Ingo Rübe is the founder and CEO of BOTLabs GmbH, a Berlin-based start-up that develops a solution for self-determined digital identities using block chain technologies. The company was founded in January 2018 together with the minority shareholder, Burda. Ingo Rübe has created a blockchain protocol for decentralized, self-sufficient data management, which enables numerous new business models around the resource “trust”.

What is blockchain?

What is blockchain and where are the concrete applications? Blockchain is a decentralized accounting system, a continuously expandable chain of data records (blocks), which are linked together with cryptographic procedures. Each block typically contains a secure code from the previous block, a time stamp and transaction data.

Ingo Rübe is the founder and CEO of BOTLabs GmbH, a Berlin-based start-up that develops a solution for self-determined digital identities using blockchain technologies.

“Decentralized accounting system because the proper status is documented, since many participants are involved in the accounting process. What is to be documented is initially irrelevant. What is decisive is that later transactions build on earlier transactions and confirm them as correct by proving knowledge of the earlier transactions,” Rübe noted. “This makes it impossible to manipulate the existence or content of earlier transactions without simultaneously destroying all later transactions. Other participants who have knowledge of the subsequent transactions would recognize a manipulated copy of the blockchain by the fact that it contains inconsistencies in the calculations”. This also explains what Rübe means by “trust” in connection with blockchain.

Two diagrams from Jörg Schieb’s presentation that illustrate the principle of blockchain: The structure is decentralized (left) and tamper-proof. Whoever takes out a single chain destroys the entire structure. Any manipulation would be immediately noticeable.

When comparing the advantages and disadvantages of a central database and a blockchain, it became clear why many industries and companies are currently thinking about how they can use the blockchain technology to their advantage. “A central database is comparatively simple to administer, is cost-efficient and fast, but is also susceptible to corruption, failure and attacks from inside and outside, and is also highly undemocratic,” explained Rübe. “A blockchain, on the other hand, is resistant to corruption and attacks, is fail-safe and democratic – but is complicated to administer, expensive to operate and slow due to the necessary consensus”.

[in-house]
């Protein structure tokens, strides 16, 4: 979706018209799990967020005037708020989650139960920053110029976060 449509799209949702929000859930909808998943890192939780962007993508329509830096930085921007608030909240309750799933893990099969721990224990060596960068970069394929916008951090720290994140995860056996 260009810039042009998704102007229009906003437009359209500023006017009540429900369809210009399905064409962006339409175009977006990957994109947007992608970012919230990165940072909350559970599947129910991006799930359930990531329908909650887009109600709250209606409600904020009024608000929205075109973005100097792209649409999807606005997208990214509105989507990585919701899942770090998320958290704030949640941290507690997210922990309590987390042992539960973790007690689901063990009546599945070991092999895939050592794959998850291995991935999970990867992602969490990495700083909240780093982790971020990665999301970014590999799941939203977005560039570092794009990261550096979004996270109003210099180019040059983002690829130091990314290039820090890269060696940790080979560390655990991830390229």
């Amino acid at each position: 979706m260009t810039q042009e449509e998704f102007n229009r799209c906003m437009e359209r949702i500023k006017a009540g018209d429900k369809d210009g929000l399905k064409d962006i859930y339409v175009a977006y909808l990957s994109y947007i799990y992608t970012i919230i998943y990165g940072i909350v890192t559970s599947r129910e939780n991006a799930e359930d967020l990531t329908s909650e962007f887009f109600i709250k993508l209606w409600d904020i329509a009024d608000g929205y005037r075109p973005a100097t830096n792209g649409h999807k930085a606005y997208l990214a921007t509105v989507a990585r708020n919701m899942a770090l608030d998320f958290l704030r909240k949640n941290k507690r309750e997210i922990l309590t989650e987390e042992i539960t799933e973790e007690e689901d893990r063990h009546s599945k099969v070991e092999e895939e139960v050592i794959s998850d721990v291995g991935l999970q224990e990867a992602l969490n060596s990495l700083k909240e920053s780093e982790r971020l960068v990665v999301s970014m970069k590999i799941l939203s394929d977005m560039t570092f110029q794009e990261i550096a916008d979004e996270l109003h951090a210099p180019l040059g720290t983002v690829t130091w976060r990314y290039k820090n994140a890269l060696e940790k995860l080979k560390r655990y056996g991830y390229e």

Alternative to the broken Internet

The most important applications for blockchain are – after ten years – apart from the crypto-currency Bitcoin and the advance of Facebook (Libra), applications in the area of DeFi (decentralized finance) which have remained largely unknown to the public. Nevertheless, it is already a 500-billion-dollar market, noted Ingo Rübe.

“But blockchain can become an alternative to the broken Internet,” he explained. “Then there will be a level playing field for application providers, data sovereignty for users and independence from US cloud providers.”

For in the current Internet, power is centralized. A handful of companies control the memory, computing power, identities and data of Internet participants. Cloud storage is mainly offered by Amazon, Google, Microsoft and Apple. Only a few cloud services are therefore storing the world’s information. Facebook and Google hold our digital identities. Our personal information is stored in central profiles controlled by the companies that also control the storage. The monopoly of a few platforms has repeatedly led to criticism and the desire to take away the power of the Internet giants. This could be achieved with blockchain technology.

But, says Rübe: “First of all, the user-friendliness must be increased for a mass application. To achieve this, the blockchain community, industry and regulatory authorities must work together,” explained Rübe. Afterwards, blockchain could be an infrastructure for the next development of the Web and accumulate an even higher value than the Internet industry. A decentralized financial system could emerge, crypto currencies could become “digital gold”, stable coins would be accepted by industry and banks, and security tokens could replace stocks, bonds and other financial instruments. It all sounds futuristic, but according to Ingo Rübe’s assessment it will surely come to pass.